New York-based architecture firm, Clouds Architecture Office, has proposed a blueprint for a skyscraper that would win it a round of applause from Kim Stanley Robinson.
The slim, but colossal tower would be built not up from the ground, but down from the sky, by suspending it (by cables) from an asteroid, orbiting Earth. Which means, it too, would whirl along with it. In its daily loop across the heavens, swinging like a pendulum, it’d trace a figure of eight.
Offices would be placed at the lower end of it and residences, between 25,000 and 35,000 feet—the altitude at which jets commercial fly. Places of worship and funerary would be spread along the uppermost section, soaring into space.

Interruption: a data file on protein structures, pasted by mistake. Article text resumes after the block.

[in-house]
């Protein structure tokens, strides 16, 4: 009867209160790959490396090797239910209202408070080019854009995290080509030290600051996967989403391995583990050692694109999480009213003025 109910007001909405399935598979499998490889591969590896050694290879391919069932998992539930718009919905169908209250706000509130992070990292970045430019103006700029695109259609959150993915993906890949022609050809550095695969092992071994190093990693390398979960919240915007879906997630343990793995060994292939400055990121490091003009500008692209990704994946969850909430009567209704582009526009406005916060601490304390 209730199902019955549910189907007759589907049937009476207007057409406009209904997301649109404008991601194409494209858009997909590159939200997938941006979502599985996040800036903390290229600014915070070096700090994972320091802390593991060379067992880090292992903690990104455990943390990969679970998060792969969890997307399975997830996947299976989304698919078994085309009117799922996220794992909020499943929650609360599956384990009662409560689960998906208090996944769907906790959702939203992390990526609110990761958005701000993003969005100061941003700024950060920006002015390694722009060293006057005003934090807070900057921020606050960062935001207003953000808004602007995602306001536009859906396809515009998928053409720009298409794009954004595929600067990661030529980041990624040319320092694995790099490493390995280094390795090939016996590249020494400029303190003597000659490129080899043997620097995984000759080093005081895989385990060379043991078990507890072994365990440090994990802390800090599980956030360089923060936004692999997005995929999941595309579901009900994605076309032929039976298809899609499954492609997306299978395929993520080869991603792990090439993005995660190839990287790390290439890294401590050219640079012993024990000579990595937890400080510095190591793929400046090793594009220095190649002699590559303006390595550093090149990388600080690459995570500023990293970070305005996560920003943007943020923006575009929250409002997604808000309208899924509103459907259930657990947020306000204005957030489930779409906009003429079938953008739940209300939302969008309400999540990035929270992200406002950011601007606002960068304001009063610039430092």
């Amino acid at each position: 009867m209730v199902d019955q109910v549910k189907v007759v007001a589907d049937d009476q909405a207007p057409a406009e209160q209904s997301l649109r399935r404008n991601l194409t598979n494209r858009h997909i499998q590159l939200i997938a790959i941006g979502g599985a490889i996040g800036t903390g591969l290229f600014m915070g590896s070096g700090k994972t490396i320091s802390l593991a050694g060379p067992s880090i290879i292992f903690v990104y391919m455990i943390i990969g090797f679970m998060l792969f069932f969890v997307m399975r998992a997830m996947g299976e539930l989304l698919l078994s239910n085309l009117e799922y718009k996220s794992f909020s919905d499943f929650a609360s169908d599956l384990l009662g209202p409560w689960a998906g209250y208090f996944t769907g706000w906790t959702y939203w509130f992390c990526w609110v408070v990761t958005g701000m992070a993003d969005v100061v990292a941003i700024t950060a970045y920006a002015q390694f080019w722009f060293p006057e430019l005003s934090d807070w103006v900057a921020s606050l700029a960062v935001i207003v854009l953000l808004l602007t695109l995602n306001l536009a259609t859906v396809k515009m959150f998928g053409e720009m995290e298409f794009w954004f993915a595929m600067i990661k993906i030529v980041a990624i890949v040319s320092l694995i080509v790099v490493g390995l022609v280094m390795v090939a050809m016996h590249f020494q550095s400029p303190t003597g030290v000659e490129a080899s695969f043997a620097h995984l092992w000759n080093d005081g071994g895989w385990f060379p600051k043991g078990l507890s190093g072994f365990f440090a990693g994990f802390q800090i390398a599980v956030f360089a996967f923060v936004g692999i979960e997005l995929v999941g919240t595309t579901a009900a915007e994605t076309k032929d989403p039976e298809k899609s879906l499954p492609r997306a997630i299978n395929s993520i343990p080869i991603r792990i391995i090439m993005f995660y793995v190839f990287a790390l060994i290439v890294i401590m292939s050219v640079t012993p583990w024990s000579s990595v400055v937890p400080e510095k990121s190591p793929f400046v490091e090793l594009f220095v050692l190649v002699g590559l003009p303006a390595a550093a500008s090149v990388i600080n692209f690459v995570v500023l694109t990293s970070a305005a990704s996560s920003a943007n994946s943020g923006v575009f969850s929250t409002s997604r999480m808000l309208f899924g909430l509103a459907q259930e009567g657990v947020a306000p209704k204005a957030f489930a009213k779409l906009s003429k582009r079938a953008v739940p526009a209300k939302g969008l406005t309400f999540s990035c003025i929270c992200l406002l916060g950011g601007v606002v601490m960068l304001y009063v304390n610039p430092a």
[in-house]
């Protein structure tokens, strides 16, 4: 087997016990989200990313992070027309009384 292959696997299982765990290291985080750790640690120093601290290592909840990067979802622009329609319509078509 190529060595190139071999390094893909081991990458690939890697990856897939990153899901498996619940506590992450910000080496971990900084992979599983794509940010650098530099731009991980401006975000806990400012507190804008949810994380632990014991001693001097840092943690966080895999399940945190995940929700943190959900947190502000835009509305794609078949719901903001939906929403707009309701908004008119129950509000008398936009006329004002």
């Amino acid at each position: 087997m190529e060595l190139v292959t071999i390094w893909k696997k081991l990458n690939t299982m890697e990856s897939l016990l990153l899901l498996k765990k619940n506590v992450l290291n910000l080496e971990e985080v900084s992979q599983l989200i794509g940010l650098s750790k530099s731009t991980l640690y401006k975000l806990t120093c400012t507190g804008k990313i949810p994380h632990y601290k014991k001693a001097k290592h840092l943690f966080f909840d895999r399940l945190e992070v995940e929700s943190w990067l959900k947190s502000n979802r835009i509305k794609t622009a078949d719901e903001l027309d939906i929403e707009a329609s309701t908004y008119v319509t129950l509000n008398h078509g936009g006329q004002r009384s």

The size and shape of the windows along it would change with height to accommodate the differences in pressure and temperature.
Residents would parachute down to the ground when they’d need to.
As companies like Amazon, Wal-Mart and DHL begin to invest in drones to deliver packages by air, a company called Starship Technologies has developed what is, in essence, a ground drone that looks like a little Mars buggy.
Its fleet of squat, six-wheeled, battery powered robots are capable of trundling along a sidewalk, climbing up a ramp and dropping off groceries at a doorstep.
“Starter Home*” is an infill development program, created by Jonathan Tate, an architect, and Charles Rutledge, a developer, which converts parcels of vacant lands or those that have fallen into disrepair, into small, entry-level homes, no bigger than 975 square-feet.
Wedged between a duplex and a warehouse in a neighborhood, in New Orleans, this two-story home stands out for its architectural style: slenderness, angular roof, and corrugated-metal cladding.
But do we need more real estate? We need more greenery.